Why Not Vincent Orange for Council Chairman?
WI Staff | 6/21/2012, 11:43 a.m.
Councilmember Vincent Orange (D) has spent the past two decades trying to convince District voters that he is the "best man for the job." Since his political career began in 1993 when he ran an unsuccessful bid for the Ward 5 council seat against incumbent Harry Thomas, Sr., Orange later successfully unseated Thomas and served two terms. Setting his sights on bigger fish in 2006, Orange ran an unsuccessful bid for mayor and came in fourth against an impressive line-up that included Ward 4 Council member Adrian Fenty, Council Chairman Linda Cropp and former Verizon executive Marie Johns. Fenty won.
In 2010, Orange challenged at-large council member Kwame Brown for Council Chair and lost. His successful bid against Sekou Biddle in this year's primary race in April finally landed him back on the D.C. City Council, but after last week's ordeal following the resignation of Chairman Kwame Brown, it's clear that Orange isn't satisfied with the seat he currently holds.
He wanted his colleagues to give him the chance to ascend to the chairmanship, but after it was clear the votes would go to At-large member Phil Mendelson (D), Orange said he would be satisfied with chairman pro-tempore. That wasn't happening either, which is why Orange has been criticized for his Muhammad Ali-style behavior claiming himself to be the best over his colleague, Michael Brown (I), who the council selected 8-4 to serve as chair pro tem. In addition to a vote for himself, support for Orange came from Marion Barry (D-Ward 8), Jack Evans (D-Ward 2) and Tommy Wells (D-Ward 6).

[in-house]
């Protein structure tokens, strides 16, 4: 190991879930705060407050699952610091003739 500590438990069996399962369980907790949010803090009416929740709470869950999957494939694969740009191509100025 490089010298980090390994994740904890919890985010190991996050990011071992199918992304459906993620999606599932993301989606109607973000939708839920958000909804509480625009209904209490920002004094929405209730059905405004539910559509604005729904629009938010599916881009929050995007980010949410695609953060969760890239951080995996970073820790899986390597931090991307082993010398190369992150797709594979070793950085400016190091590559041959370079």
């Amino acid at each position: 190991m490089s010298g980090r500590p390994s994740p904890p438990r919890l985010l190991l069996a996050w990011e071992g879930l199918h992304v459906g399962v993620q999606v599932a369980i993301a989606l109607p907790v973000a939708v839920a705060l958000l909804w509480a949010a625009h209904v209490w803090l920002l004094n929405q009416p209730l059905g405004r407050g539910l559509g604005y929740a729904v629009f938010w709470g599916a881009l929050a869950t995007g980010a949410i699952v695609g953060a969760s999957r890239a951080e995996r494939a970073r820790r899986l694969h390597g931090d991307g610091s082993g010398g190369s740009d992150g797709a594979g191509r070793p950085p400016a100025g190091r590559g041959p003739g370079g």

Despite what some have described as Orange's divisive behavior on the dais last week, we believe voters should begin to examine Orange's record and determine for themselves the motivation behind his determination and commitment to public service. Much of what Orange says about himself is true and his record proves that he is smart, hard-working and knows how to play by a set of fair and ethical rules, which he strongly supported last fall. Voters should not be put off by his self-assuredness, for much has been said about the failures of those who lack confidence, and the success of those who are self-assured.
Orange will be running for the chairman's seat in November and we believe he is qualified for the job.